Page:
The snapshots aim to increase the understanding of the protection situation in the NCA and Mexico, at both the regional and global level, and to strengthen humanitarian coordination as well as advocacy efforts towards governments and donors. Furthermore, they are used as a tool supporting operational decision-making in the national protection groups in the region.
Protection risks on the migration routes in
the North of Central America and Mexico
A range of different people on the move transit through the North of Central America (NCA) and Mexico every year: migrants from Central America travelling irregularly, asylum seekers, people with protection needs and migrants from outside the region (or 'extra-regional migrants'). People migrate and are displaced from the North of Central America due to a range of different and multi-causal triggers, including poverty, inequality, lack of opportunities, family reunification and generalised violence. While their chosen destination is most often the United States, in recent years, due to the difficulties in reaching U.S. territory, Mexico has also become not just a transit country but a destination country.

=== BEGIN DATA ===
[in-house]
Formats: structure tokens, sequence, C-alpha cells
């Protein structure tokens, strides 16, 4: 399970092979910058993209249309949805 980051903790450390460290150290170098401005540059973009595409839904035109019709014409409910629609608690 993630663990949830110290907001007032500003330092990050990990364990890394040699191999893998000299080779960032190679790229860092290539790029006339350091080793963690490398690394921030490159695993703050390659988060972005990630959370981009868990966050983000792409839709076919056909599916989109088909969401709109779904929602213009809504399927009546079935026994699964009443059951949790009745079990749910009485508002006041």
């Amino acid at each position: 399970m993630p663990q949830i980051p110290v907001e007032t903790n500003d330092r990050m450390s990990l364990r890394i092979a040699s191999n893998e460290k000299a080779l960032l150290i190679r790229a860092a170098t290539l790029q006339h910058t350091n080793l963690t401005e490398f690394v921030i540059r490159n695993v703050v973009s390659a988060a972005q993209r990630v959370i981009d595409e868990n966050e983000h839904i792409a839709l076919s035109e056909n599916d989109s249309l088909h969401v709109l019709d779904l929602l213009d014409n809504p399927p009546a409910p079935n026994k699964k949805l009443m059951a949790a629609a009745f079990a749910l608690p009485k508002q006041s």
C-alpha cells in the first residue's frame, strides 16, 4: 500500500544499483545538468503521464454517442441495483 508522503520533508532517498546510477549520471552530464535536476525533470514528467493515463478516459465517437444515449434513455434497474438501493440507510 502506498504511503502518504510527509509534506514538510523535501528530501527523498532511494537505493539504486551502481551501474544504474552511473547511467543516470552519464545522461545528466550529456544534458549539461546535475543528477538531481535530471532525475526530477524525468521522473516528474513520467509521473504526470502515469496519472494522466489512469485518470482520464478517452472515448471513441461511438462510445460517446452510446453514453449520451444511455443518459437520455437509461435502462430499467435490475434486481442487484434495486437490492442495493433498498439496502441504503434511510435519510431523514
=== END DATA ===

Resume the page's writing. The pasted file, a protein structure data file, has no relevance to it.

The choice of which migration route to take from the North of Central America to Mexico and the United States is based on a range of different parameters, ranging from a lack of economic resources, different information sources on the routes, the availability of transportation, the use (or not) of a people smuggler and the available information on the different unpatrolled border crossings. While each route has its specific obstacles, all of them can be considered extremely dangerous. In 2020 in Mexico, the main crimes against migrants included robbery, kidnappings, trafficking and extortion.
This snapshot aims to describe the different migration routes taken by people from the North of Central America on their journeys to the United States and Mexico, the protection risks they face on the way and how the Covid-19 pandemic has affected these routes.